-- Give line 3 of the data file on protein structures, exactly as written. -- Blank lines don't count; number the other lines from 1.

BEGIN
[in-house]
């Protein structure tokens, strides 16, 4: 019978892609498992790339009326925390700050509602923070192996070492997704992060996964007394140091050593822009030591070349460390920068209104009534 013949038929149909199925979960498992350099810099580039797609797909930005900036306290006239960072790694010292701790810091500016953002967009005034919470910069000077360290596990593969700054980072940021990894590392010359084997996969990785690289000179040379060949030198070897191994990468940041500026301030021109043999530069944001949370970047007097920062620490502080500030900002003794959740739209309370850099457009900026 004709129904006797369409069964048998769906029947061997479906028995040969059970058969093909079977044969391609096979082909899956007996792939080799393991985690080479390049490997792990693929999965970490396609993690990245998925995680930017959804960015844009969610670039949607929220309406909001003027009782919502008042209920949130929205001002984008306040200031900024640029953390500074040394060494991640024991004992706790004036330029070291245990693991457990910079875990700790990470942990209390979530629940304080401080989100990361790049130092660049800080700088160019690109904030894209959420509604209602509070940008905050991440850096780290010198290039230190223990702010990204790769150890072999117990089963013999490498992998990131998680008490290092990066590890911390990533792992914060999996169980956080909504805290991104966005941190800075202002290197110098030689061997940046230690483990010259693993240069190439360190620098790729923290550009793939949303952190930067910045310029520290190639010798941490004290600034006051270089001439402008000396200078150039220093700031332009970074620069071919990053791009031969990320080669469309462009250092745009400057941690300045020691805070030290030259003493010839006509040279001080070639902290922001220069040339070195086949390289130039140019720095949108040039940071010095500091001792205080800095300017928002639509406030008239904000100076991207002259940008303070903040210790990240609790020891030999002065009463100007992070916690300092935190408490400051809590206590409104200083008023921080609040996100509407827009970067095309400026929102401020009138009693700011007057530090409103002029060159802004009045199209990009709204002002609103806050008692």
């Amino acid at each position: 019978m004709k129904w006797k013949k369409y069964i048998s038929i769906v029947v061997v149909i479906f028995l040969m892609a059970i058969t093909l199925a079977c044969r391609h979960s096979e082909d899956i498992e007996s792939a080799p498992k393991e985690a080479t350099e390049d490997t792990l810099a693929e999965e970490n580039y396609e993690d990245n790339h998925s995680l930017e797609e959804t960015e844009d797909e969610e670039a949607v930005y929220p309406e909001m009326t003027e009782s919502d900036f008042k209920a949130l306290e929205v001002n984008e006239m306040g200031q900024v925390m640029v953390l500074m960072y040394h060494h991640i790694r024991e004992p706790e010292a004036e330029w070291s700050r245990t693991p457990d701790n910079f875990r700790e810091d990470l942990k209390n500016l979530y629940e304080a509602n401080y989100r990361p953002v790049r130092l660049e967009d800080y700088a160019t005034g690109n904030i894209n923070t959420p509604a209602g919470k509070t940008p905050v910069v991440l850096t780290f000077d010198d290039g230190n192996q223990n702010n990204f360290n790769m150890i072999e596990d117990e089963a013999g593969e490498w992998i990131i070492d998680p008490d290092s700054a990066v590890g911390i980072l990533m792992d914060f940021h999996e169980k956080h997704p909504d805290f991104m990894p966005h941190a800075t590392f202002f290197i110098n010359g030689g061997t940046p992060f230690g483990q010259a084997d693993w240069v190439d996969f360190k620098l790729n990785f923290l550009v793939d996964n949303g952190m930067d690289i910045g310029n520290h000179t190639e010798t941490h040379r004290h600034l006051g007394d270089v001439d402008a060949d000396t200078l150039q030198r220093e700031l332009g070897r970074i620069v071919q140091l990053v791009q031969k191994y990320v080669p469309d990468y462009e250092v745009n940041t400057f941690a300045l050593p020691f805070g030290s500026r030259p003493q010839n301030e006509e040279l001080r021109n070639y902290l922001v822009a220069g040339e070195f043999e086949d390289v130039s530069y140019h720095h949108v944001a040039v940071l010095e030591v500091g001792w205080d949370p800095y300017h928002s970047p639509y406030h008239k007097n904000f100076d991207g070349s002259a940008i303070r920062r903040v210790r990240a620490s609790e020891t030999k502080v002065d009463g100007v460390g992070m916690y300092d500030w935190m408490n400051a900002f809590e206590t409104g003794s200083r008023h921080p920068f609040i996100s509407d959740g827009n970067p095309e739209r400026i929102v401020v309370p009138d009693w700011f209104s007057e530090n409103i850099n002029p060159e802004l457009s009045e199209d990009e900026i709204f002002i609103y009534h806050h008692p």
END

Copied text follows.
């Amino acid at each position: 019978m004709k129904w006797k013949k369409y069964i048998s038929i769906v029947v061997v149909i479906f028995l040969m892609a059970i058969t093909l199925a079977c044969r391609h979960s096979e082909d899956i498992e007996s792939a080799p498992k393991e985690a080479t350099e390049d490997t792990l810099a693929e999965e970490n580039y396609e993690d990245n790339h998925s995680l930017e797609e959804t960015e844009d797909e969610e670039a949607v930005y929220p309406e909001m009326t003027e009782s919502d900036f008042k209920a949130l306290e929205v001002n984008e006239m306040g200031q900024v925390m640029v953390l500074m960072y040394h060494h991640i790694r024991e004992p706790e010292a004036e330029w070291s700050r245990t693991p457990d701790n910079f875990r700790e810091d990470l942990k209390n500016l979530y629940e304080a509602n401080y989100r990361p953002v790049r130092l660049e967009d800080y700088a160019t005034g690109n904030i894209n923070t959420p509604a209602g919470k509070t940008p905050v910069v991440l850096t780290f000077d010198d290039g230190n192996q223990n702010n990204f360290n790769m150890i072999e596990d117990e089963a013999g593969e490498w992998i990131i070492d998680p008490d290092s700054a990066v590890g911390i980072l990533m792992d914060f940021h999996e169980k956080h997704p909504d805290f991104m990894p966005h941190a800075t590392f202002f290197i110098n010359g030689g061997t940046p992060f230690g483990q010259a084997d693993w240069v190439d996969f360190k620098l790729n990785f923290l550009v793939d996964n949303g952190m930067d690289i910045g310029n520290h000179t190639e010798t941490h040379r004290h600034l006051g007394d270089v001439d402008a060949d000396t200078l150039q030198r220093e700031l332009g070897r970074i620069v071919q140091l990053v791009q031969k191994y990320v080669p469309d990468y462009e250092v745009n940041t400057f941690a300045l050593p020691f805070g030290s500026r030259p003493q010839n301030e006509e040279l001080r021109n070639y902290l922001v822009a220069g040339e070195f043999e086949d390289v130039s530069y140019h720095h949108v944001a040039v940071l010095e030591v500091g001792w205080d949370p800095y300017h928002s970047p639509y406030h008239k007097n904000f100076d991207g070349s002259a940008i303070r920062r903040v210790r990240a620490s609790e020891t030999k502080v002065d009463g100007v460390g992070m916690y300092d500030w935190m408490n400051a900002f809590e206590t409104g003794s200083r008023h921080p920068f609040i996100s509407d959740g827009n970067p095309e739209r400026i929102v401020v309370p009138d009693w700011f209104s007057e530090n409103i850099n002029p060159e802004l457009s009045e199209d990009e900026i709204f002002i609103y009534h806050h008692p």